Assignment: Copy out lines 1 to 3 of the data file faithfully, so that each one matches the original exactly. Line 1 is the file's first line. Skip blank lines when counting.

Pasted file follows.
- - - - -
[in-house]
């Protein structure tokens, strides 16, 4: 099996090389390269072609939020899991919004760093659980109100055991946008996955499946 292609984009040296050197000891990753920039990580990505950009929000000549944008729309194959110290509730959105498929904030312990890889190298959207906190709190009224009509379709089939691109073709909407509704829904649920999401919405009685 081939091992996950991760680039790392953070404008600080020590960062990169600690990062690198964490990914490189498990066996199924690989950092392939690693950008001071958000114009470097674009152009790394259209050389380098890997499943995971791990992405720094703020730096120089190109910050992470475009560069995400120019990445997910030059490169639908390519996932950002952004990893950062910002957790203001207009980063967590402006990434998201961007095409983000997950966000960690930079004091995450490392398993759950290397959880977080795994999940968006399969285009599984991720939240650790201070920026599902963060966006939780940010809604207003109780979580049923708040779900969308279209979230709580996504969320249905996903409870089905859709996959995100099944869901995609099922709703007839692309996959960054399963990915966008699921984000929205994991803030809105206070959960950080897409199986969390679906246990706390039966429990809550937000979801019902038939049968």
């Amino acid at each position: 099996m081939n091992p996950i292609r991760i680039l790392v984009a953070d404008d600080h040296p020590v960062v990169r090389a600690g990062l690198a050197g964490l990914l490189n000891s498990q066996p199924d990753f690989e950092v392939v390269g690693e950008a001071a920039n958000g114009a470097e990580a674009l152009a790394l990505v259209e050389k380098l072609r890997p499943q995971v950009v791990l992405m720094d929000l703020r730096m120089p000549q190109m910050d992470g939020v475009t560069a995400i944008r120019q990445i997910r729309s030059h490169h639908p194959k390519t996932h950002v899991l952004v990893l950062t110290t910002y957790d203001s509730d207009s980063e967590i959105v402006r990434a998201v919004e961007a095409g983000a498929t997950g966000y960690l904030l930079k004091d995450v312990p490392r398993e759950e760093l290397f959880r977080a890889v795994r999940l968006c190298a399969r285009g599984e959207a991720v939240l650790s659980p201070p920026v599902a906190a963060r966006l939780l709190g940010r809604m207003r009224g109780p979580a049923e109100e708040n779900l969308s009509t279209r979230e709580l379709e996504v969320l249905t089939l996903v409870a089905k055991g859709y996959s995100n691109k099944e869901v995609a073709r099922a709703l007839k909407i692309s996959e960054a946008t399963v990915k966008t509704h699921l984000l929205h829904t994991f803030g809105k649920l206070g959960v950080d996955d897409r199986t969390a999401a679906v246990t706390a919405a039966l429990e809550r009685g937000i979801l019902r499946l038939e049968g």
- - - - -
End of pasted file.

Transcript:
[in-house]
């Protein structure tokens, strides 16, 4: 099996090389390269072609939020899991919004760093659980109100055991946008996955499946 292609984009040296050197000891990753920039990580990505950009929000000549944008729309194959110290509730959105498929904030312990890889190298959207906190709190009224009509379709089939691109073709909407509704829904649920999401919405009685 081939091992996950991760680039790392953070404008600080020590960062990169600690990062690198964490990914490189498990066996199924690989950092392939690693950008001071958000114009470097674009152009790394259209050389380098890997499943995971791990992405720094703020730096120089190109910050992470475009560069995400120019990445997910030059490169639908390519996932950002952004990893950062910002957790203001207009980063967590402006990434998201961007095409983000997950966000960690930079004091995450490392398993759950290397959880977080795994999940968006399969285009599984991720939240650790201070920026599902963060966006939780940010809604207003109780979580049923708040779900969308279209979230709580996504969320249905996903409870089905859709996959995100099944869901995609099922709703007839692309996959960054399963990915966008699921984000929205994991803030809105206070959960950080897409199986969390679906246990706390039966429990809550937000979801019902038939049968």
């Amino acid at each position: 099996m081939n091992p996950i292609r991760i680039l790392v984009a953070d404008d600080h040296p020590v960062v990169r090389a600690g990062l690198a050197g964490l990914l490189n000891s498990q066996p199924d990753f690989e950092v392939v390269g690693e950008a001071a920039n958000g114009a470097e990580a674009l152009a790394l990505v259209e050389k380098l072609r890997p499943q995971v950009v791990l992405m720094d929000l703020r730096m120089p000549q190109m910050d992470g939020v475009t560069a995400i944008r120019q990445i997910r729309s030059h490169h639908p194959k390519t996932h950002v899991l952004v990893l950062t110290t910002y957790d203001s509730d207009s980063e967590i959105v402006r990434a998201v919004e961007a095409g983000a498929t997950g966000y960690l904030l930079k004091d995450v312990p490392r398993e759950e760093l290397f959880r977080a890889v795994r999940l968006c190298a399969r285009g599984e959207a991720v939240l650790s659980p201070p920026v599902a906190a963060r966006l939780l709190g940010r809604m207003r009224g109780p979580a049923e109100e708040n779900l969308s009509t279209r979230e709580l379709e996504v969320l249905t089939l996903v409870a089905k055991g859709y996959s995100n691109k099944e869901v995609a073709r099922a709703l007839k909407i692309s996959e960054a946008t399963v990915k966008t509704h699921l984000l929205h829904t994991f803030g809105k649920l206070g959960v950080d996955d897409r199986t969390a999401a679906v246990t706390a919405a039966l429990e809550r009685g937000i979801l019902r499946l038939e049968g």